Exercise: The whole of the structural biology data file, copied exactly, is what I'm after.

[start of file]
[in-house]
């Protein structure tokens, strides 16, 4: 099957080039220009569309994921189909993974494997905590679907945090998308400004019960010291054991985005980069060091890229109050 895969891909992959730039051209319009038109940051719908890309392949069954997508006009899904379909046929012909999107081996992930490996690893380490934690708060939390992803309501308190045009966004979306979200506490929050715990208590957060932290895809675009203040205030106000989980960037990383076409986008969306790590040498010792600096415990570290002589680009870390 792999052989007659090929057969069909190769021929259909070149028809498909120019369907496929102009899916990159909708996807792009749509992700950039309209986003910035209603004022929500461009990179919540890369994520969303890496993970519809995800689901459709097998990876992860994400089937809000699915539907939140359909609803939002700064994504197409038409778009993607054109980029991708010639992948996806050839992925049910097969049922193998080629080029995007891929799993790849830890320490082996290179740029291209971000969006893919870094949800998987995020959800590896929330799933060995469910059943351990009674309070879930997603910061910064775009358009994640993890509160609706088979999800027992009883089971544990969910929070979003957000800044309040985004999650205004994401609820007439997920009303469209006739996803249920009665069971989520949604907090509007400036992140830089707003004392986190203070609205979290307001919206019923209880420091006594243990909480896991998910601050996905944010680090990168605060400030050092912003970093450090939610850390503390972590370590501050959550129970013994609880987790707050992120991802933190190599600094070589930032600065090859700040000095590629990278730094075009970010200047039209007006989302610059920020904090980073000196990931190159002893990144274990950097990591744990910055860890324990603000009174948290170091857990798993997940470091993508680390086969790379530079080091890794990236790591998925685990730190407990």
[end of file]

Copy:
[in-house]
């Protein structure tokens, strides 16, 4: 099957080039220009569309994921189909993974494997905590679907945090998308400004019960010291054991985005980069060091890229109050 895969891909992959730039051209319009038109940051719908890309392949069954997508006009899904379909046929012909999107081996992930490996690893380490934690708060939390992803309501308190045009966004979306979200506490929050715990208590957060932290895809675009203040205030106000989980960037990383076409986008969306790590040498010792600096415990570290002589680009870390 792999052989007659090929057969069909190769021929259909070149028809498909120019369907496929102009899916990159909708996807792009749509992700950039309209986003910035209603004022929500461009990179919540890369994520969303890496993970519809995800689901459709097998990876992860994400089937809000699915539907939140359909609803939002700064994504197409038409778009993607054109980029991708010639992948996806050839992925049910097969049922193998080629080029995007891929799993790849830890320490082996290179740029291209971000969006893919870094949800998987995020959800590896929330799933060995469910059943351990009674309070879930997603910061910064775009358009994640993890509160609706088979999800027992009883089971544990969910929070979003957000800044309040985004999650205004994401609820007439997920009303469209006739996803249920009665069971989520949604907090509007400036992140830089707003004392986190203070609205979290307001919206019923209880420091006594243990909480896991998910601050996905944010680090990168605060400030050092912003970093450090939610850390503390972590370590501050959550129970013994609880987790707050992120991802933190190599600094070589930032600065090859700040000095590629990278730094075009970010200047039209007006989302610059920020904090980073000196990931190159002893990144274990950097990591744990910055860890324990603000009174948290170091857990798993997940470091993508680390086969790379530079080091890794990236790591998925685990730190407990």